Testosterone contributes to vascular dysfunction in young mice fed a high fat diet by promoting nuclear factor E2–related factor 2 downregulation and oxidative stress

Costa, R. M., Alves-Lopes, R. , Alves, J. V., Servian, C. P., Mestriner, F. L., Carneiro, F. S., Lobato, N. d. S. and Tostes, R. C. (2022) Testosterone contributes to vascular dysfunction in young mice fed a high fat diet by promoting nuclear factor E2–related factor 2 downregulation and oxidative stress. Frontiers in Physiology, 13, 837603. (doi: 10.3389/fphys.2022.837603) (PMCID:PMC8958040)

[img] Text
268056.pdf - Published Version
Available under License Creative Commons Attribution.

4MB

Abstract

Obesity, an important risk factor for cardiovascular disease, promotes vascular oxidative stress. Considering that free testosterone levels remain within the reference range, especially in obese young men and that testosterone stimulates reactive oxygen species (ROS) generation, we sought to investigate whether testosterone interferes with obesity-associated oxidative stress and vascular dysfunction in male mice. We hypothesized that testosterone favors ROS accumulation and vascular dysfunction in high fat diet (HFD)-fed obese mice. We also questioned whether testosterone downregulates the nuclear factor E2–related factor 2 (Nrf2), one of the major cellular defense mechanisms against oxidative stimuli. Male C57Bl/6J mice were submitted to orchiectomy or sham-operation. Mice received either a control diet (CD) or HFD for 18 weeks. Vascular function was assessed in thoracic aortic rings and molecular mechanisms by which testosterone contributes to vascular dysfunction were determined. HFD reduced acetylcholine-induced vasodilation and increased vascular ROS generation in sham mice. Castration prevented these effects. Treatment of castrated mice fed either the CD or HFD with testosterone propionate decreased acetylcholine vasodilation. HFD decreased Nrf2 nuclear accumulation, events linked to decreased mRNA expression and activity of Nrf2-regulated enzymes (catalase, heme oxygenase-1, peroxiredoxin, and thioredoxin). These events were prevented in HFD-fed castrated mice. Bardoxolone, a Nrf2 activator, increased nuclear accumulation of Nrf2, decreased ROS generation and improved acetylcholine vasodilation in HFD-fed sham mice. In vitro, testosterone increased ROS generation and decreased Nrf2 nuclear accumulation. These effects were prevented in the presence of an androgen receptor antagonist, an inhibitor of gene transcription and an inhibitor of the pro-oxidant enzyme NOX-1. These results indicate that testosterone downregulates Nrf2, leading to oxidative stress and vascular dysfunction in HFD-fed obese young mice.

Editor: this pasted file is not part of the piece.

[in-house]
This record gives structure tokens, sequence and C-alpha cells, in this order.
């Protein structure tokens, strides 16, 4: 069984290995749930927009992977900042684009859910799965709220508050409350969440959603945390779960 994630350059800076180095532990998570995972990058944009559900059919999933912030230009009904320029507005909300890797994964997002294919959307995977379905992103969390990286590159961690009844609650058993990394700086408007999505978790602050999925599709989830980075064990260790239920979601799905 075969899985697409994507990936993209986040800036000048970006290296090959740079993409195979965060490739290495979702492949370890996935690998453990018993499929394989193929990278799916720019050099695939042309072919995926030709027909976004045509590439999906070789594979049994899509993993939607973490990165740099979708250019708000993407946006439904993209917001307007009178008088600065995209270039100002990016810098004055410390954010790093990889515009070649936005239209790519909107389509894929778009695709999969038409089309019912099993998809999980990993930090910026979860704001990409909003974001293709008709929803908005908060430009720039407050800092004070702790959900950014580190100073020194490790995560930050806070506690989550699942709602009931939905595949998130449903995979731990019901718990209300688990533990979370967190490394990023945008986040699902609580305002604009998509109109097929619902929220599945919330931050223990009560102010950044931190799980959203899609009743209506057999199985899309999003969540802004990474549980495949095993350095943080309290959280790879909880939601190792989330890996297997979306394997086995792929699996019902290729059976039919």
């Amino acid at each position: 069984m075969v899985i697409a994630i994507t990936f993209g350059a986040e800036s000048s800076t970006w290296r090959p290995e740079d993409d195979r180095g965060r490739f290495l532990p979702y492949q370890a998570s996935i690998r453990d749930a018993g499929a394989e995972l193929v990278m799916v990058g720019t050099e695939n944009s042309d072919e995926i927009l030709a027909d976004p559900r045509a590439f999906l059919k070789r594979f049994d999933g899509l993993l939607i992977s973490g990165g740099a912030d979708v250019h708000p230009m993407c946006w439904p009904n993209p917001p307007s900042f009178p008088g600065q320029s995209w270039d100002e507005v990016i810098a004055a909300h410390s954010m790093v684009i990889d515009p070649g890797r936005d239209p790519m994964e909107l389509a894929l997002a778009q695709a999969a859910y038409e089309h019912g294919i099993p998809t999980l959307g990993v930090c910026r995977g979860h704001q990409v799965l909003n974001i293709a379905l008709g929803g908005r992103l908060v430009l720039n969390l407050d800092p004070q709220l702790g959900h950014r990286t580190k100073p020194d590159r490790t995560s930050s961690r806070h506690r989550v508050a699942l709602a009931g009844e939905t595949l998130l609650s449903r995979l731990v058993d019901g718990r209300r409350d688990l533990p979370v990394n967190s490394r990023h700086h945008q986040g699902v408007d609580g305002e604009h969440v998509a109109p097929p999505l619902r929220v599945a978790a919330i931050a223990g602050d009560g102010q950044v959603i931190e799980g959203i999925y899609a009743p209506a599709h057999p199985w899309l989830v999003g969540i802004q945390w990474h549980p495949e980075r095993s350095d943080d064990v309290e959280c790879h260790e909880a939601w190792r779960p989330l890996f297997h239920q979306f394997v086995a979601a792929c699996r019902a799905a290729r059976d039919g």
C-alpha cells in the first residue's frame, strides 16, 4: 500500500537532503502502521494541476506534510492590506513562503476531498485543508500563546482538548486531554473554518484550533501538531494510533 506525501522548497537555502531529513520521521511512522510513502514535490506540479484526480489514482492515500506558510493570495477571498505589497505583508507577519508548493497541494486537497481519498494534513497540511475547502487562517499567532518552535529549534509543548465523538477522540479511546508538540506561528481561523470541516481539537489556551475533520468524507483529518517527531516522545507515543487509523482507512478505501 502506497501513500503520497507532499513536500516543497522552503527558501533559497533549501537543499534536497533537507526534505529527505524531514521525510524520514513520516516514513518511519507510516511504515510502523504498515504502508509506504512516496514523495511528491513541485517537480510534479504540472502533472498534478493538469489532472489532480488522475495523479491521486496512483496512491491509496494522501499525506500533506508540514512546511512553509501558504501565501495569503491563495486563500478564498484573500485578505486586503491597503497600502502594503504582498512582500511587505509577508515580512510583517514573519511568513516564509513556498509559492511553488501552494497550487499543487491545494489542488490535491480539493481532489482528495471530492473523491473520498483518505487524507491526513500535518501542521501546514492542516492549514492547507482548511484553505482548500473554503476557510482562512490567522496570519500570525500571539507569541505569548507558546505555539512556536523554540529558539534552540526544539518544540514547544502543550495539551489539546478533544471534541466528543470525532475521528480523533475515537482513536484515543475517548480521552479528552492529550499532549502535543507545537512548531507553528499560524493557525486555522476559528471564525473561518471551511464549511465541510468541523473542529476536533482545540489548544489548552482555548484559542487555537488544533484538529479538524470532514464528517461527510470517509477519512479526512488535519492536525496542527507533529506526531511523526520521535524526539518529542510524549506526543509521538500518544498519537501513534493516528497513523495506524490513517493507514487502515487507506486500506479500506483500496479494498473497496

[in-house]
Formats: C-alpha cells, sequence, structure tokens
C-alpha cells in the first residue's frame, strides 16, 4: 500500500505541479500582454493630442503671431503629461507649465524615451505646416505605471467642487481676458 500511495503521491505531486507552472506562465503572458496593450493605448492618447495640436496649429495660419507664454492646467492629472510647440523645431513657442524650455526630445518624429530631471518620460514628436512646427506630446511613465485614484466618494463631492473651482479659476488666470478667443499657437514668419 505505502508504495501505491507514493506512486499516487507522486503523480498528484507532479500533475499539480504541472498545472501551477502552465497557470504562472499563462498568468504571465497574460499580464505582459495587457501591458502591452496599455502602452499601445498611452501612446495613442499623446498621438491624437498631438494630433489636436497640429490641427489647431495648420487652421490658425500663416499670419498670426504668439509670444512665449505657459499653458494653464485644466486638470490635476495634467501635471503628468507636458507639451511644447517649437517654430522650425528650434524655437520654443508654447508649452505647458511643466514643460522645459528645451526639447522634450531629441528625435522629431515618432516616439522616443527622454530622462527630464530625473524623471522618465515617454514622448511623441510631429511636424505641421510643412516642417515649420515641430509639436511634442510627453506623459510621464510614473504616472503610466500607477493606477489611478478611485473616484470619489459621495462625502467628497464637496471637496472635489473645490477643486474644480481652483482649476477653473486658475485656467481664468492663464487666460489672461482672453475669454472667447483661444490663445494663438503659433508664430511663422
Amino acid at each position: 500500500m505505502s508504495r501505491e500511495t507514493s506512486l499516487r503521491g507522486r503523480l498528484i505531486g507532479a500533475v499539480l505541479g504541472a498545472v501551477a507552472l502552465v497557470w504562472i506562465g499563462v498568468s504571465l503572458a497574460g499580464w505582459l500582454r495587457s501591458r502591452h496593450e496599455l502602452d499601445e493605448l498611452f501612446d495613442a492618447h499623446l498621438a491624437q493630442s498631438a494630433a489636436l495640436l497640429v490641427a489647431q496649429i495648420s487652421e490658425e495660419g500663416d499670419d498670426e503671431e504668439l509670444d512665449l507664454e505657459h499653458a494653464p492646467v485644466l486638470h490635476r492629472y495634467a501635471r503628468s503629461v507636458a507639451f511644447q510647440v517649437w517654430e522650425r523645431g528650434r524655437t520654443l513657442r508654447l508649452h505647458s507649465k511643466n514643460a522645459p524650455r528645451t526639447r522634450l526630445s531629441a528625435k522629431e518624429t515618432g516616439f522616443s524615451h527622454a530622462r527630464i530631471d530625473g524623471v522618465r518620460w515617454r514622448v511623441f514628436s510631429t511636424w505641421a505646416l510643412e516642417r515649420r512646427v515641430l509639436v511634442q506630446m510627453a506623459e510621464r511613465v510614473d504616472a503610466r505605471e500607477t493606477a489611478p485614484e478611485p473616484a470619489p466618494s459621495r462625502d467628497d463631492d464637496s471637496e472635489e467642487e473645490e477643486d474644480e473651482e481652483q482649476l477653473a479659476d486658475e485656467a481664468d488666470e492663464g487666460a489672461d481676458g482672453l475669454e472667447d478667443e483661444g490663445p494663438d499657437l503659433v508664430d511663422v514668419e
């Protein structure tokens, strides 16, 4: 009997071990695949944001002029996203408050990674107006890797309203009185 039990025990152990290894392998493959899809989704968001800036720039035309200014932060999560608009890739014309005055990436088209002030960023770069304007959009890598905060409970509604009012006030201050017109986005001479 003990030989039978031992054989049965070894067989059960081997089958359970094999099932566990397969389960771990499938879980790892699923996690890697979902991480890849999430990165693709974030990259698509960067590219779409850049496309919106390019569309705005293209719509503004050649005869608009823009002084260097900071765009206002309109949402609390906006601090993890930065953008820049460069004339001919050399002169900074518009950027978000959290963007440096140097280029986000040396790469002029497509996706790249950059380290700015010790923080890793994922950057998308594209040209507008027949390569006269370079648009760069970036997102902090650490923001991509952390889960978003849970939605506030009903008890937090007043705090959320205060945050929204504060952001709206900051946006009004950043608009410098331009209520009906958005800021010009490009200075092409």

Item Type:Articles
Additional Information:This research received funding from the São Paulo Research Foundation (FAPESP, grant no. 2013/08216-2, Center for Research in Inflammatory Diseases - CRID) and Conselho Nacional de Desenvolvimento Científico e Tecnológico (CNPq), Grant No. 433898/2018-6.
Keywords:Physiology, obesity, testosterone, vascular dysfunction, Nrf2, oxidative stress.
Status:Published
Refereed:Yes
Glasgow Author(s) Enlighten ID:Lopes, Dr Rheure
Authors: Costa, R. M., Alves-Lopes, R., Alves, J. V., Servian, C. P., Mestriner, F. L., Carneiro, F. S., Lobato, N. d. S., and Tostes, R. C.
College/School:College of Medical Veterinary and Life Sciences > School of Cardiovascular & Metabolic Health
Journal Name:Frontiers in Physiology
Publisher:Frontiers Media
ISSN:1664-042X
ISSN (Online):1664-042X
Copyright Holders:Copyright © 2022 Costa, Alves-Lopes, Alves, Servian, Mestriner, Carneiro, Lobato and Tostes
First Published:First published in Frontiers in Physiology 13: 837603
Publisher Policy:Reproduced under a Creative Commons License

University Staff: Request a correction | Enlighten Editors: Update this record